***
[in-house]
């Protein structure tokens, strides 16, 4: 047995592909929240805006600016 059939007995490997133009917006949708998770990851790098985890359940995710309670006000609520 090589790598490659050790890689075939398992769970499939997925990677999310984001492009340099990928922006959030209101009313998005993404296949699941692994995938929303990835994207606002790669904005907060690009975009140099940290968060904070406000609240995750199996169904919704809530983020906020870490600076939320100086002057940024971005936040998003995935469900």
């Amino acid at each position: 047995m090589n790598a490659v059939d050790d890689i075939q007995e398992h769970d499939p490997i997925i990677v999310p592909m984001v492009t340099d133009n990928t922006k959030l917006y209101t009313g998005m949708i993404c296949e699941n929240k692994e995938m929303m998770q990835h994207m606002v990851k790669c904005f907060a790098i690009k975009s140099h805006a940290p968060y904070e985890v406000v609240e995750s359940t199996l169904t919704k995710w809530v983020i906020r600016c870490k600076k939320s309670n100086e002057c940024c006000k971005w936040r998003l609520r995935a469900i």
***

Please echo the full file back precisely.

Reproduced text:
[in-house]
């Protein structure tokens, strides 16, 4: 047995592909929240805006600016 059939007995490997133009917006949708998770990851790098985890359940995710309670006000609520 090589790598490659050790890689075939398992769970499939997925990677999310984001492009340099990928922006959030209101009313998005993404296949699941692994995938929303990835994207606002790669904005907060690009975009140099940290968060904070406000609240995750199996169904919704809530983020906020870490600076939320100086002057940024971005936040998003995935469900």
């Amino acid at each position: 047995m090589n790598a490659v059939d050790d890689i075939q007995e398992h769970d499939p490997i997925i990677v999310p592909m984001v492009t340099d133009n990928t922006k959030l917006y209101t009313g998005m949708i993404c296949e699941n929240k692994e995938m929303m998770q990835h994207m606002v990851k790669c904005f907060a790098i690009k975009s140099h805006a940290p968060y904070e985890v406000v609240e995750s359940t199996l169904t919704k995710w809530v983020i906020r600016c870490k600076k939320s309670n100086e002057c940024c006000k971005w936040r998003l609520r995935a469900i």